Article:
Secrets of Summer Succession Planting

garden harvest in a basket

Once in awhile I see a post from a gardener on social media where they share how they’ve “finished” planting their vegetable garden. This is often in late May or early June.  I find it interesting that many gardeners think you plant your whole garden within the span of a week or two and that’s it for the season.

In my garden, I start planting in March and continue right up until September. This means I’ll get more food from my garden in a very steady supply throughout the season. The only time I’m “finished” is when I temporarily run out of room, or it gets too late into the season to plant.

One of the techniques I use is succession planting.  Succession planting means using timing and spacing to maximize the amount of food coming out of your garden during the season. There are several different methods, but we’re going to cover the two easiest in this post.




Beets coming up in my mid-July garden.

1.  No Empty Spaces

June is the transition from spring to summer in many areas, which means some of your spring crops like lettuce, peas, bok choy, and radish will either be bolting and being removed or getting harvested entirely from the garden bed. It’s not so bad to see a vegetable at the end of its life cycle because when you end up with some new space in the garden you can plant something else in the same space!

In the last few weeks, I pulled the arugula and salad mix out of my garden because they both went to seed. That opened up two spaces that were calling to be filled. Within a few days, I planted several rows of beets in the areas I had cleared out.

This is the second time I’ve planted beets this season, and it won’t be the last. I usually plant a large amount in mid-July in the area where my onions were growing. This gives me plenty of beets for fall and early winter harvests.

It’s still early in the season, so there are plenty of seeds you can sow in the garden. I’m already thinking about what to plant in place of my peas and spinach. Throughout early summer in northern climates you can plant succession of beans, beets, carrots, cilantro, cucumbers, dill, green onions, and summer squash by seed.

woman harvesting beets in garden

2.  Plant a Lesser Amount More Often

I like beets, but I don’t want to end up with a huge harvest all at once. Instead of planting a whole bed of seed in early spring, I usually plant just one row of beets in April and then come back and plant another row in May. If I have room, I might keep doing this every few weeks into mid-summer.

Each of those plantings will mature in about 60 days, which will provide me with a staggered harvest of beets. Unless you like to can or preserve, you probably don’t want a huge amount of one item all at one time.  I’d rather have more of a steady trickle of vegetables so it’s easier to incorporate them into daily meals.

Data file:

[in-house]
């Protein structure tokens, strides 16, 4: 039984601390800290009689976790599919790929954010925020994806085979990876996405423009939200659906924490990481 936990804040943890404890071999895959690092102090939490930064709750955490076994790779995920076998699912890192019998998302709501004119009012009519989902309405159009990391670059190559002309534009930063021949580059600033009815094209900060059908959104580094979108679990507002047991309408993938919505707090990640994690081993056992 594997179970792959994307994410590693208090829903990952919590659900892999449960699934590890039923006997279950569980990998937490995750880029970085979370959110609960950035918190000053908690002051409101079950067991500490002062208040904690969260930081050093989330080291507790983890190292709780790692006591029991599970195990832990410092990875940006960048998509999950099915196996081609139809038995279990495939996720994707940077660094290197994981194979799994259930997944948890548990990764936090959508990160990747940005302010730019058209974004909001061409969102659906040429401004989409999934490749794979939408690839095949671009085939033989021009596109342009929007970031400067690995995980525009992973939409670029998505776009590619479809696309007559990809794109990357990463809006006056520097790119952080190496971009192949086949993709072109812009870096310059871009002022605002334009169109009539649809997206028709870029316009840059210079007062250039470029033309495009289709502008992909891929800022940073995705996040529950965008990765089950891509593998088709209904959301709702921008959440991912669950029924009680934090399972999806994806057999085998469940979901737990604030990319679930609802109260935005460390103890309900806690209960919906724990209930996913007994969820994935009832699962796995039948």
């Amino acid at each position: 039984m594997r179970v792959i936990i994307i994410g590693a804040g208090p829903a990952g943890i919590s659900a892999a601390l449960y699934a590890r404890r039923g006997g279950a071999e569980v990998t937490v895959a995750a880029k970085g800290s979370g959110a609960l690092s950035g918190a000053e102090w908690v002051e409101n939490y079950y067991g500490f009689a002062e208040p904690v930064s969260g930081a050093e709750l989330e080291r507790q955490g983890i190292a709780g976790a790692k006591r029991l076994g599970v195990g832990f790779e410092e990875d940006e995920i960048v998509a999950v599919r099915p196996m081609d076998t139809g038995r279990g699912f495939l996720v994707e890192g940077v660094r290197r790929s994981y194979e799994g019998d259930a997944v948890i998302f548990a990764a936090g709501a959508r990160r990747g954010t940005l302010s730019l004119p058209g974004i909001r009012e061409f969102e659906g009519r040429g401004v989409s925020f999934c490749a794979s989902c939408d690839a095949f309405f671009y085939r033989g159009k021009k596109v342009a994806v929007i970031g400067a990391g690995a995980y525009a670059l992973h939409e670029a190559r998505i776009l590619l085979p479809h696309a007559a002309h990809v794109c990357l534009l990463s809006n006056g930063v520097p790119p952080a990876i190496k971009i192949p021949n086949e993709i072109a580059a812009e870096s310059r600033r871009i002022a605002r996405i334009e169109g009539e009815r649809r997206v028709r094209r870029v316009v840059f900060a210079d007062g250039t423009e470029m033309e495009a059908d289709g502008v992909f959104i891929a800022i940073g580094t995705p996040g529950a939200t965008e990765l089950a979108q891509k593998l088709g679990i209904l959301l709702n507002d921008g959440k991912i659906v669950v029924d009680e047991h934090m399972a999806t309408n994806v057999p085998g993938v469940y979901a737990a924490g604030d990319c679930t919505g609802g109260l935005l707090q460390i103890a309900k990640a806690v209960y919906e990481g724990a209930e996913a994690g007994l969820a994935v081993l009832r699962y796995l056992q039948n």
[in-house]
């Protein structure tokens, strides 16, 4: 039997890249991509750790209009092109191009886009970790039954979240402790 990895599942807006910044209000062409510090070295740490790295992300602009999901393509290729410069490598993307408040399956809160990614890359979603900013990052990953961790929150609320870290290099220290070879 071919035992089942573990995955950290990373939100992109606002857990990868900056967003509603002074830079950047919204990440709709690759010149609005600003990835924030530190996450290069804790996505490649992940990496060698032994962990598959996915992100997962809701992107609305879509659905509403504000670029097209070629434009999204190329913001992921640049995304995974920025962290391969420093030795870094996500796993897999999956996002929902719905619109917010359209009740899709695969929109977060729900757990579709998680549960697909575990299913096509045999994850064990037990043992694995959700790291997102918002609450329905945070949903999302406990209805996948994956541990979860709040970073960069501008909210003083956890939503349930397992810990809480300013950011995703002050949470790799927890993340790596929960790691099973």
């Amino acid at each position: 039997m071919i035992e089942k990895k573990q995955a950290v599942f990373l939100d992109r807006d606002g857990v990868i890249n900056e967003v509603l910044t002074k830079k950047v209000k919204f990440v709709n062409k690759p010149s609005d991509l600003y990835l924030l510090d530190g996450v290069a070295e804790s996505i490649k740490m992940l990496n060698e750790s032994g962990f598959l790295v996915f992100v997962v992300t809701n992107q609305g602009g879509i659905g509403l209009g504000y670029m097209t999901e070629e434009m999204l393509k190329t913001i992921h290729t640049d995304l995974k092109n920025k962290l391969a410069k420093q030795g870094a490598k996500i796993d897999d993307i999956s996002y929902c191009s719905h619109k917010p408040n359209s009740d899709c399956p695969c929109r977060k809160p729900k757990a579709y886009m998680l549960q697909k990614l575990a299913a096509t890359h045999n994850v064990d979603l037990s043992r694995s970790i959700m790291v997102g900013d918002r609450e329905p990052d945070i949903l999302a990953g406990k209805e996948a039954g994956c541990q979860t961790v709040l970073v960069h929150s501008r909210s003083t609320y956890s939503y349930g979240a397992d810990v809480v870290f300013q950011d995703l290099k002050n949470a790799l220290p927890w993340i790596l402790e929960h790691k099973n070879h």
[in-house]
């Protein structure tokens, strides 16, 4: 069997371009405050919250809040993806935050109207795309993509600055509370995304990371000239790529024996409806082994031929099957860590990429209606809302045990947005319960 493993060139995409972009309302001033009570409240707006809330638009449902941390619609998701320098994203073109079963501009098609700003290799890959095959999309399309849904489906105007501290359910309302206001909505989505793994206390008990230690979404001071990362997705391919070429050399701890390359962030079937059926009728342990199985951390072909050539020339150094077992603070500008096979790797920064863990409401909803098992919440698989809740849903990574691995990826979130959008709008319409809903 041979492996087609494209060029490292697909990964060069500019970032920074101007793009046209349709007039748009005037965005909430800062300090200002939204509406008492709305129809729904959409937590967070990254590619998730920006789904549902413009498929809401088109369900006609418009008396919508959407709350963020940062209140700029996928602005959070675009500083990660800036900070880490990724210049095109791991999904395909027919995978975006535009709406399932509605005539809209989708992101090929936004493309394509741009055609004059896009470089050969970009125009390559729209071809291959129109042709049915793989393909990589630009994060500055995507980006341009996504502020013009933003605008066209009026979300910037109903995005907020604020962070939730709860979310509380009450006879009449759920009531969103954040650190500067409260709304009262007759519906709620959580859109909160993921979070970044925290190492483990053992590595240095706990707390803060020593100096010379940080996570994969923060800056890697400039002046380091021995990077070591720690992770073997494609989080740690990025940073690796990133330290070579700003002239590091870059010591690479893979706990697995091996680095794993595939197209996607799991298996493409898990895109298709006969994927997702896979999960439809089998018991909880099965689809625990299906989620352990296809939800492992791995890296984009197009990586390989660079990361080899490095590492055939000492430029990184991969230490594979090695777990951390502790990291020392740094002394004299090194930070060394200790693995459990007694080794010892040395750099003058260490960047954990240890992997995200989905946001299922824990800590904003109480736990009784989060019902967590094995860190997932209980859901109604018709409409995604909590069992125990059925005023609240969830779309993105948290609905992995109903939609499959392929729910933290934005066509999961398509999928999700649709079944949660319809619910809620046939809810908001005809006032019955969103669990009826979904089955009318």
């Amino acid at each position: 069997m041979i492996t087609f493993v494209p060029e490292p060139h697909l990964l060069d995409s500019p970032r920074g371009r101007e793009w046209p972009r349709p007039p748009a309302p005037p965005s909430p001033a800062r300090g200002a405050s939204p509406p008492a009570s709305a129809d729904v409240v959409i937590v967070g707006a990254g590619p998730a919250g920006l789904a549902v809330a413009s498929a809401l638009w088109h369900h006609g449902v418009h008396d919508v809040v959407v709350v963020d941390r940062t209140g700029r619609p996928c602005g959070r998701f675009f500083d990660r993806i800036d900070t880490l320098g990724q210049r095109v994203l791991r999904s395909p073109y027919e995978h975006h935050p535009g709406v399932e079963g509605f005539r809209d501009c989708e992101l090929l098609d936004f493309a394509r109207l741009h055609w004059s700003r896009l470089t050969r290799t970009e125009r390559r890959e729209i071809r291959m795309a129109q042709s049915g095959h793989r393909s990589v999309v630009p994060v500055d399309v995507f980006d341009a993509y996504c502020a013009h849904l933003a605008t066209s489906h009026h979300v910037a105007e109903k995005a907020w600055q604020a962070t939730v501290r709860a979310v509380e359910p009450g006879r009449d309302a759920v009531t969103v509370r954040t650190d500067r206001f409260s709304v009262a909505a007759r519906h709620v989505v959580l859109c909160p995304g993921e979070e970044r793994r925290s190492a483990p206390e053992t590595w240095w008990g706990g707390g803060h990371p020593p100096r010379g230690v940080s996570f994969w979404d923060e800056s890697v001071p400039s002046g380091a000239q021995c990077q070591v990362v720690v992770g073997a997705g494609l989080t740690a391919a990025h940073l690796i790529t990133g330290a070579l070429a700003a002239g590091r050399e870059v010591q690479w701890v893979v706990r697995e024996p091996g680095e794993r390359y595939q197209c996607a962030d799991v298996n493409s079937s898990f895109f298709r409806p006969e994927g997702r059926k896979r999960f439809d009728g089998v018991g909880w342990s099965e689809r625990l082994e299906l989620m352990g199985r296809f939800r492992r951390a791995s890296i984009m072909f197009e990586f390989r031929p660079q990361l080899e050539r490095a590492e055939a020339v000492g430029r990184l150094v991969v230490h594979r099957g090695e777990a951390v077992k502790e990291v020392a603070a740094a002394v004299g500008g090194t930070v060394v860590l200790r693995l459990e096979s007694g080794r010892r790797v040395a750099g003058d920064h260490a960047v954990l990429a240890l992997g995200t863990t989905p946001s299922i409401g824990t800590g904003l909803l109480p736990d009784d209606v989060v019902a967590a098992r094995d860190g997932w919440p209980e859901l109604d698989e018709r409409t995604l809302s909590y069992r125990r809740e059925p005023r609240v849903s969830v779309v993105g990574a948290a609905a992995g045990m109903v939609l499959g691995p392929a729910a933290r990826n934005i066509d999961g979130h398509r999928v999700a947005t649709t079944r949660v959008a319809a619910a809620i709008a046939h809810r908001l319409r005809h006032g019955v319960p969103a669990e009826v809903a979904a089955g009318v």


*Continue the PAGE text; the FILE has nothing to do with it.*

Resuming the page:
Again, look at the list of vegetables above and pick a few things that you might want more of this season but would prefer harvesting at a slower pace. Plant a row this week, another one in two weeks, and then a third in a month.

carrots from the garden

Okay, let’s review your assignments for the month of June and into July:

If you have any empty spaces in the garden right now, fill them with seeds or plants.

When you clear out a spring crop, plant that space with a succession of something else.

If you have a lot of space at some point this season, don’t fill it up with one crop all at once. Consider staggering your plantings – every 2 weeks plant a new row of the same vegetable.

Do you have other tips for succession planting and getting more out of your garden? Share them in the comments! 


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    Like this! Easy to understand! Now I just have to figure out what I need to plant in hot dry west Texas. My chard is starting to bolt. Pirates are ready.

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      Hi Michelle- West Texas is very different than Madison, WI, so I’d check some local sources for more information about summer succession planting. We don’t get nearly the hot weather in summer that you do. In fact, we never use the A/C at our house! It’s never that hot.

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    Thanks for the info. I’m in PA and the weather has been so wet. For the past few years we’ve had most of our garden in by now. I tried doing a second crop of broccoli but it never produced. The plant did well it was still alive in nov last year. When would I start the seeds for a second crop?

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      Great question, Renee. I’ll be starting my fall broccoli and cabbage seedlings inside this weekend. They need to go out into the garden in mid-July. You’re a similar zone to me, so you could probably follow the same timeline. The trick with fall planting is to give them enough time to mature. Plant growth slows down as we lose light. Good luck and keep me posted!

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